Is Morphine a Stimulant or a Depressant?

Is Morphine a Stimulant or a Depressant?

For people going in for a surgical procedure, doctors may use a specific drug to help the patient relieve their pain before and after the surgery. Morphine is one of the most potent painkillers that can induce a euphoric and dream-like state that allows the patient not to feel any pain. However, some people may quickly become addicted to this blissful state of being and begin to abuse the drug.
While many people use and abuse morphine, they may not realize what kind of effects the drug is actually inducing. Most narcotics can be classified as stimulants or depressants, and morphine is no different. So, is morphine a stimulant or a depressant, and what kind of side effects can this type of substance abuse entail?

Classifying Morphine

In the clinical sense, morphine is a CNS depressant that slows down the activity in our bodies and helps numb any pain we might be feeling. Morphine can induce feelings of euphoria and sedation in addition to pain relief. Once it enters the bloodstream, the narcotic attaches itself to the opioid receptors in the central nervous system, slowing down brain activity in the process.

What Are the Side Effects?

Morphine reacts quickly with our system and can induce a wide range of side effects beyond pain relief. Some of the most common side effects of morphine use include:
  • Drowsiness
  • Constipation
  • Slowed Breathing
  • Lowered Body Temperature
  • Low Blood Pressure
The more morphine you take, the worse the symptoms become, and a potentially life-threatening overdose. It’s one drug that can swiftly lead to an OD for numerous reasons.

How to Spot a Morphine Overdose

One downside to using morphine as a pain reliever is closely tied to how easy it is to develop an addiction — we quickly build a tolerance to its effects. Like other opioids, the more we’re exposed to a substance, the more we need to take it to feel similar effects. With morphine, that tolerance builds up quickly and can lead to an overdose.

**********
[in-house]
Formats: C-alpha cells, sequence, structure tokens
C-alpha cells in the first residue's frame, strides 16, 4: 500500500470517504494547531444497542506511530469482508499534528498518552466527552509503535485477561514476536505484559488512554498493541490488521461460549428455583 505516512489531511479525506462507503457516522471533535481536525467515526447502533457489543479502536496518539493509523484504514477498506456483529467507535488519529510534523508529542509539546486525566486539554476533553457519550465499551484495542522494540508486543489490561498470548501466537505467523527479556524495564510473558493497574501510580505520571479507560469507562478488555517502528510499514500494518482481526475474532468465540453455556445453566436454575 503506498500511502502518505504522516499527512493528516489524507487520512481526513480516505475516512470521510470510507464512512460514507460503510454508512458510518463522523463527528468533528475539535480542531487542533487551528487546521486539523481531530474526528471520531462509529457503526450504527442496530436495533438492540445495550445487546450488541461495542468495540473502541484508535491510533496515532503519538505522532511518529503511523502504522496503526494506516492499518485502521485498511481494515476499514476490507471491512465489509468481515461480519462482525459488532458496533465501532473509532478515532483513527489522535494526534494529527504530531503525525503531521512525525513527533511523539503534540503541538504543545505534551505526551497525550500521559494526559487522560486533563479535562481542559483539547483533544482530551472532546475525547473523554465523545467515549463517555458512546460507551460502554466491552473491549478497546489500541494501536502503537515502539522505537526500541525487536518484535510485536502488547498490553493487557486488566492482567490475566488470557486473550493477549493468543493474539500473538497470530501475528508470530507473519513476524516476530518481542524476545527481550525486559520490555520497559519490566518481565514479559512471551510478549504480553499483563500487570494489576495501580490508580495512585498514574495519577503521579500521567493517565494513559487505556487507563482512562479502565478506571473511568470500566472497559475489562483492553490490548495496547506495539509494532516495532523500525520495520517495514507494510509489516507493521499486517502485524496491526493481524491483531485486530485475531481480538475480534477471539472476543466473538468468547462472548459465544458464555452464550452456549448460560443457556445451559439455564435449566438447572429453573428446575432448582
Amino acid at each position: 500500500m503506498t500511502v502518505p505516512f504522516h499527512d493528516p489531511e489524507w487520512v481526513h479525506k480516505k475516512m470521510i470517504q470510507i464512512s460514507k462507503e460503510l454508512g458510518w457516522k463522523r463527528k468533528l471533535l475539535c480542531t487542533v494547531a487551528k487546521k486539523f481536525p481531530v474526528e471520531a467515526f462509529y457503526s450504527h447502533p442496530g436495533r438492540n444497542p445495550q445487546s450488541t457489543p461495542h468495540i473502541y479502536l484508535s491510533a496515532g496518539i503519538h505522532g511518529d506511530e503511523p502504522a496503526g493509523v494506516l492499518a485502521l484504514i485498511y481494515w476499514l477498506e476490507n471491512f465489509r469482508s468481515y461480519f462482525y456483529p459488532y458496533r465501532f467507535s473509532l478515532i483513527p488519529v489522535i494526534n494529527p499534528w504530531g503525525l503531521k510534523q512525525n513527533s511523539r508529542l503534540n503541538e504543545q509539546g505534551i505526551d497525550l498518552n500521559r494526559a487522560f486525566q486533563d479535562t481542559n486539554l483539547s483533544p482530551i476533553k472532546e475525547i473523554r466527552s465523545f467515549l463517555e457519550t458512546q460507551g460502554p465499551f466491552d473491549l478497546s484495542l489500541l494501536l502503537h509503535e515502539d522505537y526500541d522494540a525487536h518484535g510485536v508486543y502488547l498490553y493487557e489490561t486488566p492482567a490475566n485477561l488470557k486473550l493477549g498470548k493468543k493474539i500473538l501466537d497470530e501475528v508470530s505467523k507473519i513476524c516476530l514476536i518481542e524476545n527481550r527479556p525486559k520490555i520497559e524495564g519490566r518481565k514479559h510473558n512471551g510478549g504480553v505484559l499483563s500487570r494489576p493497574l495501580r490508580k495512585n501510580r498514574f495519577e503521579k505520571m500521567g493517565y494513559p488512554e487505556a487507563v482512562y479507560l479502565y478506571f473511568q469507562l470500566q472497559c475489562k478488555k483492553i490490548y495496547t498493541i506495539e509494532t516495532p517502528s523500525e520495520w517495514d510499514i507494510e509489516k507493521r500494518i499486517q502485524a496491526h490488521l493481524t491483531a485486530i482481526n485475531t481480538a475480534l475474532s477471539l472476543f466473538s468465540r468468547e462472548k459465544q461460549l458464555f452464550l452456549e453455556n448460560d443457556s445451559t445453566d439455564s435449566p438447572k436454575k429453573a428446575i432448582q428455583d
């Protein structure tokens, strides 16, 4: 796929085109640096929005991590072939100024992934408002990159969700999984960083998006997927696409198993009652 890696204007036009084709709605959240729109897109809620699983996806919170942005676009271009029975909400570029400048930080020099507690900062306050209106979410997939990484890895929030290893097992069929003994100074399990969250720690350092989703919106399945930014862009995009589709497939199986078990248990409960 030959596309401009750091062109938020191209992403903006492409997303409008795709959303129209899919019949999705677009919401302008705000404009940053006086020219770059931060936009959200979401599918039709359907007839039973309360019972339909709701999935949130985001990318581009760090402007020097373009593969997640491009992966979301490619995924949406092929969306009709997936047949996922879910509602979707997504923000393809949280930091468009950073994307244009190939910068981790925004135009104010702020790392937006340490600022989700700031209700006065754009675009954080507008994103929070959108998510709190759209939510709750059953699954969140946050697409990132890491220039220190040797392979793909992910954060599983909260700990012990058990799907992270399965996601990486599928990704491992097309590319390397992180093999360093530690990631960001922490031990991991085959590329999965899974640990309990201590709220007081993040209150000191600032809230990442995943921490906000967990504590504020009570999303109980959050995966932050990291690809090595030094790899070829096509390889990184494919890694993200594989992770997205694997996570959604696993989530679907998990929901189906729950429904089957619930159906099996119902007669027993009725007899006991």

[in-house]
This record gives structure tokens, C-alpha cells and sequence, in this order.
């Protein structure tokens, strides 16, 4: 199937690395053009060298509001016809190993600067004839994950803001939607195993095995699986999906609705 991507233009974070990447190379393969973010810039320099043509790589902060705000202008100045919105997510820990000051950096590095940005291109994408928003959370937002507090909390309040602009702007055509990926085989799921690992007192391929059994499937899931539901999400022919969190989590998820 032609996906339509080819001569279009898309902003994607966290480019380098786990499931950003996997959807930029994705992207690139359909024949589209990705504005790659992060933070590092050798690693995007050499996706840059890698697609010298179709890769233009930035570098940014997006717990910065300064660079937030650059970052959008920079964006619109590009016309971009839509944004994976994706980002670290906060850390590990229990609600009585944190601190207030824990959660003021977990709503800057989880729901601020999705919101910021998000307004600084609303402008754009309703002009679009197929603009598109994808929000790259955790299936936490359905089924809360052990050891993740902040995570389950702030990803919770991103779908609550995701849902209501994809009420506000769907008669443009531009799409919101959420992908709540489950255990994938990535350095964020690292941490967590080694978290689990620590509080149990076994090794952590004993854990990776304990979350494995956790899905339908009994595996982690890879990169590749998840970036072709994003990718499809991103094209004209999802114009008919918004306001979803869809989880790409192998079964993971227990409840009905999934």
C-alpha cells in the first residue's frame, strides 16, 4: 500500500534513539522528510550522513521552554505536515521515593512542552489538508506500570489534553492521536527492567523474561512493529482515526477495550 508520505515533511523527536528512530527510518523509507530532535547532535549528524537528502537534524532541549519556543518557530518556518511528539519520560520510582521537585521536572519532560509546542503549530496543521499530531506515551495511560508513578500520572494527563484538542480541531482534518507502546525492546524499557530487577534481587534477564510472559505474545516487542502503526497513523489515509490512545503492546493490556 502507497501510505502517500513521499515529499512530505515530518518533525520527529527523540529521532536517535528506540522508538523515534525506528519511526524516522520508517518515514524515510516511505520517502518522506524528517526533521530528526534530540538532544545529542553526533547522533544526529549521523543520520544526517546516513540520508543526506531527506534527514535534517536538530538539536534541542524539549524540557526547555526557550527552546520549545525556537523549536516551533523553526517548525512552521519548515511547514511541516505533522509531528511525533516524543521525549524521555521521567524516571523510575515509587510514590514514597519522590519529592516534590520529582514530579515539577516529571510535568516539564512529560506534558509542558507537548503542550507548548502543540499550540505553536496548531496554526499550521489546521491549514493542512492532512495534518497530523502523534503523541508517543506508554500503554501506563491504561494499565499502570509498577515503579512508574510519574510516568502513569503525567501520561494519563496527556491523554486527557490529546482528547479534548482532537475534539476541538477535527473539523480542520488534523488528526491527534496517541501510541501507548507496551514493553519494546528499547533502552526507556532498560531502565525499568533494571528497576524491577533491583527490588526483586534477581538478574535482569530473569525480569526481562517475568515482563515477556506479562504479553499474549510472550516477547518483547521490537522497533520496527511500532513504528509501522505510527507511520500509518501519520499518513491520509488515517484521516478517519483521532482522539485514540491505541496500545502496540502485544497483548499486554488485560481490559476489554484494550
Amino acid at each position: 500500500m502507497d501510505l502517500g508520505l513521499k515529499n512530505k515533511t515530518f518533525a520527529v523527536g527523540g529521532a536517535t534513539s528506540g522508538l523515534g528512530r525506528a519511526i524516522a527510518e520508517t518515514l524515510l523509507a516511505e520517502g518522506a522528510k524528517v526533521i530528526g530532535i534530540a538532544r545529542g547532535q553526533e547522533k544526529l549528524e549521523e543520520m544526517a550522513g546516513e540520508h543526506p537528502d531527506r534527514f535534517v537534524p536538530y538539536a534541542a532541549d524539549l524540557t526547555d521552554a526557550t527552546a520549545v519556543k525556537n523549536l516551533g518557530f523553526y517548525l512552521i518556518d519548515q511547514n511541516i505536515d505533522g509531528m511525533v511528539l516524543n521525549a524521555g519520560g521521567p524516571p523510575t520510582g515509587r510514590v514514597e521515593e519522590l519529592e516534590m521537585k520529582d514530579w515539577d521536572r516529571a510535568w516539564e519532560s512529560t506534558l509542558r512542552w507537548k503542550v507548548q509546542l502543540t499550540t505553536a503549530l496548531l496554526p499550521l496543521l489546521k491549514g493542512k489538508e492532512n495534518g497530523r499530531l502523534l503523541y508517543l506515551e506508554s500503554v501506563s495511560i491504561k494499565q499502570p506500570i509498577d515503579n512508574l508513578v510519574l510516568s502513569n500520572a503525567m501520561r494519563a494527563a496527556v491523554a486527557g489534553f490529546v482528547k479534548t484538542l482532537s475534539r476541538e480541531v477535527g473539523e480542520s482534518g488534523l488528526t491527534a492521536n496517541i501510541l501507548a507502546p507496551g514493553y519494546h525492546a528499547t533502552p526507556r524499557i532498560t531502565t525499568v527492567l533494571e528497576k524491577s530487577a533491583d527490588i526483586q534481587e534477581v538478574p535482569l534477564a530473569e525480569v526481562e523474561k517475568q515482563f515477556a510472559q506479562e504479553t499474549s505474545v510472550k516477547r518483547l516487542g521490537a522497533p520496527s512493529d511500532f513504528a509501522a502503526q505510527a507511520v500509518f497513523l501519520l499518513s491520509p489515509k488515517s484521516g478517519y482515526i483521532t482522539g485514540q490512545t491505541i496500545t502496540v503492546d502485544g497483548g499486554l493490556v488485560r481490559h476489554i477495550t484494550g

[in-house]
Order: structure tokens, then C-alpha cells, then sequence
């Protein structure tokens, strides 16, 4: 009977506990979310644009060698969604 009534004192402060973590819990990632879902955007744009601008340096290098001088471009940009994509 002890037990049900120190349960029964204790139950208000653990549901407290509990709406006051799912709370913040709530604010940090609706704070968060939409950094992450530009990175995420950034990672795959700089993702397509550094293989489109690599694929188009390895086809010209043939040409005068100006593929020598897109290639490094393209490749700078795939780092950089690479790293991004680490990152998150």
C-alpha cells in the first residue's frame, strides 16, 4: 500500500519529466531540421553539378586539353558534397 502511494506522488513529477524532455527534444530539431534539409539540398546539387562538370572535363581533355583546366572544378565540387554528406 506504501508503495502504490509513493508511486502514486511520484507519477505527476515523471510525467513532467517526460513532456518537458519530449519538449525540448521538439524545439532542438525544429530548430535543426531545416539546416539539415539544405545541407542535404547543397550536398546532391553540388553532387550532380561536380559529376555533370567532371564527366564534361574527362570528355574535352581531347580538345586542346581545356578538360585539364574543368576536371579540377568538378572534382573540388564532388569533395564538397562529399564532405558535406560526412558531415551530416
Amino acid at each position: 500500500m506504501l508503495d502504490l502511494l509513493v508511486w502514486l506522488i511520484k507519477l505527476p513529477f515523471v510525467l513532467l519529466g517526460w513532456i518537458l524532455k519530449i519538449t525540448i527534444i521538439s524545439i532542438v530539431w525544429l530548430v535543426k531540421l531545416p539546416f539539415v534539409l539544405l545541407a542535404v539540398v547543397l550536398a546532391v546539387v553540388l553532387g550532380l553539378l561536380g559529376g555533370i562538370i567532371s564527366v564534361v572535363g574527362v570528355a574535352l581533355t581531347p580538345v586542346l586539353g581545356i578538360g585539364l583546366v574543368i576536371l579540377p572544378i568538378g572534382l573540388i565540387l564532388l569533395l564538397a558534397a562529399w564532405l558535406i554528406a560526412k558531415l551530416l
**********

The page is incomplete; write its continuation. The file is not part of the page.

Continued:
Since morphine significantly slows down brain activity, an overdose can worsen in the blink of an eye and become life-threatening. Identifying the symptoms of a morphine overdose can help save a life. Some of the most common signs include:
    • Slowed Breathing
    • Cold and Clammy Skin
    • Pinpoint Pupils
    • Significantly Slowed Heart Rate
It doesn’t matter if a person has recently become addicted or is a long-term user; a morphine overdose can happen when you least suspect it. If you have access, Naloxone may be administered to help reverse some of the overdose symptoms until professional help arrives.
Frequent and high doses of morphine can lead to someone developing a physical dependence on the narcotic to function. Their brain requires increasing amounts of the substance to get through the day, which can either lead to an opioid overdose and intense withdrawal symptoms when they go for too long without a hit. Knowing how to identify signs of morphine addiction and where to find a treatment program in Mahanoy City, PA, to help becomes vital. That’s where Silver Pines Treatment Center can help. 
Our expertly trained drug and mental health staff have helped countless people with their addiction recovery journeys and gotten them the help and support they need. We offer an array of treatment options at our rehab center designed to provide a personalized approach to their recovery. There isn’t a one-size-fits-all approach to opioid addiction recovery, and our treatment facility staff takes the time to understand each patient’s unique needs. 
If you or someone you love suffers from morphine addiction and needs help, please don’t hesitate to contact us at 267.209.7313. Our staff is standing by to answer your questions about our programs and admissions process. 


Related Resources

Overcome your addiction today with the help of one of the best addiction rehab centers in the U.S. We are in-network with most major insurance companies.

Subscribe to Our Monthly Newsletter

Get exclusive resources, find inspiration, and grow alongside us. Subscribe to our monthly newsletter now!

Scroll to Top